Nvidia Project Shield
Nvidia Project Shield Nvidia

As the smartphone and tablet industries continue to boom, there's always a discussion about whether mobile gaming will begin to outpace traditional consoles. At CES 2013, Nvidia unveiled a device that blends handheld gaming, PC gaming and mobile gaming in an unprecedented way.

When it comes to mobile games, avid video gamers have argued for quite some time that even the best touchscreen controls can't compare to a good old fashioned controller. Nvidia seems to have addressed that concern at this year's CES.

Alongside its new Tegra 4 processor, Nvidia unveiled the Project Shield portable video game system. This device comes with a 5-inch touch display with a resolution of 1280 x 720 and runs on Android Jelly Bean. The screen is attached to a traditional video game controller similar in appearance to Sony's PlayStation 3 DualShock controller.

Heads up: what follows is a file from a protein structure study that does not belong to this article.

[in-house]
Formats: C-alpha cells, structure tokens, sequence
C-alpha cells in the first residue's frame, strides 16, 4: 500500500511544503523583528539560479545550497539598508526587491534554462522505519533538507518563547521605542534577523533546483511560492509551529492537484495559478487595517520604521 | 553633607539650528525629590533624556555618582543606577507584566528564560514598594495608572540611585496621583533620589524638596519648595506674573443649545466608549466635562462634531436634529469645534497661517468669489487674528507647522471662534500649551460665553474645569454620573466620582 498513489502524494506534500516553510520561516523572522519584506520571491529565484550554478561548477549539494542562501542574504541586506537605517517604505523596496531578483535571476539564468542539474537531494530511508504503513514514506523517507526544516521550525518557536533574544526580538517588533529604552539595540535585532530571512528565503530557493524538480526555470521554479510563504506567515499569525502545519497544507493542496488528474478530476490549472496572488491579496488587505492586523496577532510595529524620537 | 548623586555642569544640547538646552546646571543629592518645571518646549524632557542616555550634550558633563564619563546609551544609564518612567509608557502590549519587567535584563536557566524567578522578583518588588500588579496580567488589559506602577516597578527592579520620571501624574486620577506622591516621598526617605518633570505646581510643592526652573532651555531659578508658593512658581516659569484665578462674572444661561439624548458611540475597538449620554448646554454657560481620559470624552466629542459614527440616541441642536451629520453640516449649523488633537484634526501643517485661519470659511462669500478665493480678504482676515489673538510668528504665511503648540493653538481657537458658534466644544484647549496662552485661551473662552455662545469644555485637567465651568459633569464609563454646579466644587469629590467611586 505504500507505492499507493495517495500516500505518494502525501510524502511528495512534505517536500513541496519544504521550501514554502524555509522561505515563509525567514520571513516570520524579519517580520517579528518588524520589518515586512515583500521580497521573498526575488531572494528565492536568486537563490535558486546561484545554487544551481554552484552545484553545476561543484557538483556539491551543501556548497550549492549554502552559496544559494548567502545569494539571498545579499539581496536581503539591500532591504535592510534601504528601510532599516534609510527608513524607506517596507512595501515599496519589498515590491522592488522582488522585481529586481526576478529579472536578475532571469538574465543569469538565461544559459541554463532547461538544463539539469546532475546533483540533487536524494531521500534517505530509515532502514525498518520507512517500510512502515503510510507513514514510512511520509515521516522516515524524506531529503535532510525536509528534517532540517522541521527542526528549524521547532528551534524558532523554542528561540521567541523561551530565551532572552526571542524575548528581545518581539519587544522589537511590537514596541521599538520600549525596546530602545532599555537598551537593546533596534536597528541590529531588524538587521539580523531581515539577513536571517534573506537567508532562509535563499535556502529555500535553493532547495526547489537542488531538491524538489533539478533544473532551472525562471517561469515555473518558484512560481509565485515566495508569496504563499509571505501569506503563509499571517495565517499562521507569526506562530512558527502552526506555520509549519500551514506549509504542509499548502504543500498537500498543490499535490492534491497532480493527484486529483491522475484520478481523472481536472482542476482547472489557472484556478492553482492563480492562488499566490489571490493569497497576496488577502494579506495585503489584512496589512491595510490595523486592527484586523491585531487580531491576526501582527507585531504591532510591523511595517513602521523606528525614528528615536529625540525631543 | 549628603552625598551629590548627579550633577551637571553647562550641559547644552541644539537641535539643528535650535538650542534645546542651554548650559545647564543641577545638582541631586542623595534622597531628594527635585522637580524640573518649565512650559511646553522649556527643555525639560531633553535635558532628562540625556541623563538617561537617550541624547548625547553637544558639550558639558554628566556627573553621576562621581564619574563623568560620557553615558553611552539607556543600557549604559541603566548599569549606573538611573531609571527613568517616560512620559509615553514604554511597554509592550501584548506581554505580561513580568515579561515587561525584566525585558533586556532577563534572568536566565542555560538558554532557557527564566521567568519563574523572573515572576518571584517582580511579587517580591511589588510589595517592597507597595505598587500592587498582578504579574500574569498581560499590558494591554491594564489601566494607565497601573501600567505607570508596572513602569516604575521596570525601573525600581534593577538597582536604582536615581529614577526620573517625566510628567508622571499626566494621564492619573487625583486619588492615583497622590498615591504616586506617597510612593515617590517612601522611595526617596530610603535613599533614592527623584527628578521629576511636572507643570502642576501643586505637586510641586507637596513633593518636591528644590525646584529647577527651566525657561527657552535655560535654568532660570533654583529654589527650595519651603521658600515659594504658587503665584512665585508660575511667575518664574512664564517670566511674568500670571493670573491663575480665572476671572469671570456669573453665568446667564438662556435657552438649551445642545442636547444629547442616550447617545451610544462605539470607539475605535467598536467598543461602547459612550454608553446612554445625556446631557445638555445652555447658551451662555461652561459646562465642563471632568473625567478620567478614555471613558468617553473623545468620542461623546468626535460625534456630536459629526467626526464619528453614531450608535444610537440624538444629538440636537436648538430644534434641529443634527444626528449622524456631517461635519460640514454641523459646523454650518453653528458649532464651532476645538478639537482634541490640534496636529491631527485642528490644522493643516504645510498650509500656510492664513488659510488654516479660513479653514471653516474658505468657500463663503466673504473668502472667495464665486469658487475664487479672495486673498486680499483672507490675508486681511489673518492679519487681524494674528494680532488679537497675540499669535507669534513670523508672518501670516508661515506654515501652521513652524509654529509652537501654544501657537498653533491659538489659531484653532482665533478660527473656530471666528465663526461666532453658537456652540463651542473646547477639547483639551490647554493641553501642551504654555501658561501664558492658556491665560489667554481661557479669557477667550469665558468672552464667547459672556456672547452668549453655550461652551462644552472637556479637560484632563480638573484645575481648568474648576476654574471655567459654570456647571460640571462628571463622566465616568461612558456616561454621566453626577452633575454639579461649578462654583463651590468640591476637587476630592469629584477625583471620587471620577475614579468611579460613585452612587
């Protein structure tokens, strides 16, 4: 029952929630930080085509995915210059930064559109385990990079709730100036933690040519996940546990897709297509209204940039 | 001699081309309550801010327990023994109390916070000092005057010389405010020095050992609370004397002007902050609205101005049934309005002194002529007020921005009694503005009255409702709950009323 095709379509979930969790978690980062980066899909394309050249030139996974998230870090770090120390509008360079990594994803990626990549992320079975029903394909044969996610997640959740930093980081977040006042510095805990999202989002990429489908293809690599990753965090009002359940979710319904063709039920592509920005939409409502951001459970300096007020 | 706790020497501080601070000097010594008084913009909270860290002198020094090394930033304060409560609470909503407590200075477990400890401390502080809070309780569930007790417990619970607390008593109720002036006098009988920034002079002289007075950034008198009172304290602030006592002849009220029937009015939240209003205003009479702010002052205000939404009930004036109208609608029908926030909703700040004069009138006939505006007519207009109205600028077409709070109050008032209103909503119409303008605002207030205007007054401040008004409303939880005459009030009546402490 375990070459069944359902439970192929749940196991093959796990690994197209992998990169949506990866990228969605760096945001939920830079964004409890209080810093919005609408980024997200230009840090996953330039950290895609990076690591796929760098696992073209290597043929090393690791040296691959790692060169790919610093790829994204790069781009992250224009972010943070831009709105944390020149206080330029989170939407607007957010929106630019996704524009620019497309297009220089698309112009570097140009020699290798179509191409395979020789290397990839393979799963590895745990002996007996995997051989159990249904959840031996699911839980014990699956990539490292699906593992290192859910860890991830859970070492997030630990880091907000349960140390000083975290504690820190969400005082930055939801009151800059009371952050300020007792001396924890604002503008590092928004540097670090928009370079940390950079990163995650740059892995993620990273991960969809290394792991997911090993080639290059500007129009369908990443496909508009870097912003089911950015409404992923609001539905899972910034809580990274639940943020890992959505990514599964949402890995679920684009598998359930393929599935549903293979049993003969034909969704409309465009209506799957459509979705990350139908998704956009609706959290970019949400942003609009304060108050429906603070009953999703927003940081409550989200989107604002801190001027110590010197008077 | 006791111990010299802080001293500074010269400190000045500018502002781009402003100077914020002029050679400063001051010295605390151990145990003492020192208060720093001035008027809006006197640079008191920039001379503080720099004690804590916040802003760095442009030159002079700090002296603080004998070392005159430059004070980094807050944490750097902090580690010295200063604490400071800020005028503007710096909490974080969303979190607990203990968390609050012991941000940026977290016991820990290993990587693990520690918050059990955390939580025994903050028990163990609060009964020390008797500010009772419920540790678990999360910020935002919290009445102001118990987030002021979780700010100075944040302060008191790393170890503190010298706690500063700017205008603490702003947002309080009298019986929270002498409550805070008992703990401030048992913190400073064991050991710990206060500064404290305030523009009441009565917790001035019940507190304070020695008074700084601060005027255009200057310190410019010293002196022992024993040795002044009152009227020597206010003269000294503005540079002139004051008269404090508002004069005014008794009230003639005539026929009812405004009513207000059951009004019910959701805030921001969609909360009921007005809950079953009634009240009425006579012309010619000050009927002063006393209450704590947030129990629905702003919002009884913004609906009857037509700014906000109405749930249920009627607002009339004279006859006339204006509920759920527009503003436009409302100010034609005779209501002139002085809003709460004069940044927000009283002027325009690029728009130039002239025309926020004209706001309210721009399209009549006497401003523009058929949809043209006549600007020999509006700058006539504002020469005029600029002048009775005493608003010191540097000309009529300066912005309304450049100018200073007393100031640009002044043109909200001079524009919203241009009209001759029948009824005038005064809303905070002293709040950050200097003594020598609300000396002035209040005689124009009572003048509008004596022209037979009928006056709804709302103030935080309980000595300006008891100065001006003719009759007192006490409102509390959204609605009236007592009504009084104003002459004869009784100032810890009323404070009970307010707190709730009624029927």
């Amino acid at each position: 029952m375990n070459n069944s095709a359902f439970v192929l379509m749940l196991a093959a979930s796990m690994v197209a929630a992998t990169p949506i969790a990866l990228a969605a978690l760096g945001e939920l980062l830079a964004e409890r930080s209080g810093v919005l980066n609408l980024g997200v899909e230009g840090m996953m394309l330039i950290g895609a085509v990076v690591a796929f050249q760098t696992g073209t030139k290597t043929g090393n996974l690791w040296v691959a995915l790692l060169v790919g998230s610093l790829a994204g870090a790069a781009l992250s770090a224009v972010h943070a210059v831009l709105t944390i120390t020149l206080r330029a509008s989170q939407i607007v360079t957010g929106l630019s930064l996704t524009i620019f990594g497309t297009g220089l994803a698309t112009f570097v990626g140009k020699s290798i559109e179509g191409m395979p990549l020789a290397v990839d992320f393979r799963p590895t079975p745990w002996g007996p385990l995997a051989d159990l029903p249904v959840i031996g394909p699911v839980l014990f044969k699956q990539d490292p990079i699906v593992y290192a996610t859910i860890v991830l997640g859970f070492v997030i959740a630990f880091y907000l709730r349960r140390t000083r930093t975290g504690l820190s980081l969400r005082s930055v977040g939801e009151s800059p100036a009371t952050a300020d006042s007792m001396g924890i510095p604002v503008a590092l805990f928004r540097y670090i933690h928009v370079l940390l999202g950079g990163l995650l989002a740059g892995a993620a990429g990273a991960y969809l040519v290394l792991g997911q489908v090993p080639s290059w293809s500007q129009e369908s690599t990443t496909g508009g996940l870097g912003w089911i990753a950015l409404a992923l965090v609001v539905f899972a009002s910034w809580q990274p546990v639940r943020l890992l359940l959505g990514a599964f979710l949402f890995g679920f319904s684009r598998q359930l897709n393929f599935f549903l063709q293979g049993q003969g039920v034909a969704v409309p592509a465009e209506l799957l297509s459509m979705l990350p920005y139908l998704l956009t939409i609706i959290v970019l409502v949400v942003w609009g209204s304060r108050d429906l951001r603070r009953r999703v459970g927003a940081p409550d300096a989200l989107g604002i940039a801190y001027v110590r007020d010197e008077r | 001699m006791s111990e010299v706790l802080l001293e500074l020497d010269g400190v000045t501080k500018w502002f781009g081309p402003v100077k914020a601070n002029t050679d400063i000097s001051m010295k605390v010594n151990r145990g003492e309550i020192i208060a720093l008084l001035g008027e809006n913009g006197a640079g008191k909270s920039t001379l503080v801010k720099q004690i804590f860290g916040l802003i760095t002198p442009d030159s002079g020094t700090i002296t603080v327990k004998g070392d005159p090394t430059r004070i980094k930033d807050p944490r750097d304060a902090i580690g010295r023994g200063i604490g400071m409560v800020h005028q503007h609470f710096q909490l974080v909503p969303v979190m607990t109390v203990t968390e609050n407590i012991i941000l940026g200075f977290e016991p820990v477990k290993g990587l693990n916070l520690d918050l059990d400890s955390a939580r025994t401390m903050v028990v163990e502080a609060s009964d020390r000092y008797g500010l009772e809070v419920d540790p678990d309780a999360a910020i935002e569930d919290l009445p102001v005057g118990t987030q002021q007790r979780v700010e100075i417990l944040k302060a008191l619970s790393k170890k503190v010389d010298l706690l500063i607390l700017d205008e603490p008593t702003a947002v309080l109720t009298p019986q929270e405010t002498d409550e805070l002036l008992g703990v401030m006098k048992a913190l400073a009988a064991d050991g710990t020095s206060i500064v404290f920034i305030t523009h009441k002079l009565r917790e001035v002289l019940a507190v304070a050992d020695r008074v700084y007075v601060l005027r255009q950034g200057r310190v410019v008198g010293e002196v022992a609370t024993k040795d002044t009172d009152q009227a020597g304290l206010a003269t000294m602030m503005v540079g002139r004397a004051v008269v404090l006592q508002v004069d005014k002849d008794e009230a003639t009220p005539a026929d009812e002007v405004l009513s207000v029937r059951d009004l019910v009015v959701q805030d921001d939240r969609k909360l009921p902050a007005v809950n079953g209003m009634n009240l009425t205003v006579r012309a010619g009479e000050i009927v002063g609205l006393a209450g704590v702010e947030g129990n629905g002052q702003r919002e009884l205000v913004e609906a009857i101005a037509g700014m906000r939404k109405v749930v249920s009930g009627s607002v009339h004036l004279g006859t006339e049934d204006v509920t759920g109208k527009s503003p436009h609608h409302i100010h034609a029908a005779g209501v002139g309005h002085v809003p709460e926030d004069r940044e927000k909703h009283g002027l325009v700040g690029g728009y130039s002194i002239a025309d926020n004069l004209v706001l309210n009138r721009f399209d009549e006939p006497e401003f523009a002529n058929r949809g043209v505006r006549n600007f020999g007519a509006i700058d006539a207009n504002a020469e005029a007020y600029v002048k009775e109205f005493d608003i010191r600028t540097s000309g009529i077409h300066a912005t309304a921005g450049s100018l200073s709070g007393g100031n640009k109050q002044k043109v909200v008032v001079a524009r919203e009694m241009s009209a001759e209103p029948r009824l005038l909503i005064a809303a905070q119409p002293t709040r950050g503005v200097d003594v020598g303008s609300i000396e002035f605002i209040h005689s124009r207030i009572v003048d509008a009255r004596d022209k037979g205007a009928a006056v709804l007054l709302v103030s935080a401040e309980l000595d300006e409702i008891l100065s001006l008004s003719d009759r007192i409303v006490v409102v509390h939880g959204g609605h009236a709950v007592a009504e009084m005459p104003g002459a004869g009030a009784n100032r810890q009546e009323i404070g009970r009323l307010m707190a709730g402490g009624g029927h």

With the Tegra 4-powered Project Shield, gamers will have access to any title in the Google Play App Store. What's more is that the computer's graphics giant is also revolutionizing the PC gaming space with its new Project Shield.

PC gamers will be able to stream games from any PC with Nvidia's GeForce GTX 650 graphics processing unit. This means that as long as players are connected to Wi-Fi, they can play PC games from anywhere they are in the house. Gamers can also port the controls from these PC games to fit the controller-enabled Project Shield, a Nvidia representative said. In addition, it also supports Valve's Steam Big Picture Service.

Nvidia has not confirmed a precise release date, but the handheld gaming device will launch in the second quarter of 2013. This isn't the first time a mobile-related video game solution has been released. Take the MOGA by Power A, which is a full-feature controller created for Android mobile devices. It comes with a controller attached to a cradle that handles Android smartphones, bringing a full-fledged gaming experience to the Google-powered mobile landscape.

The announcement of Project Shield also marks an interesting move for the Nvidia: It will now compete with a new sector of the technology market as it targets a gap between the mobile landscape and the video game community.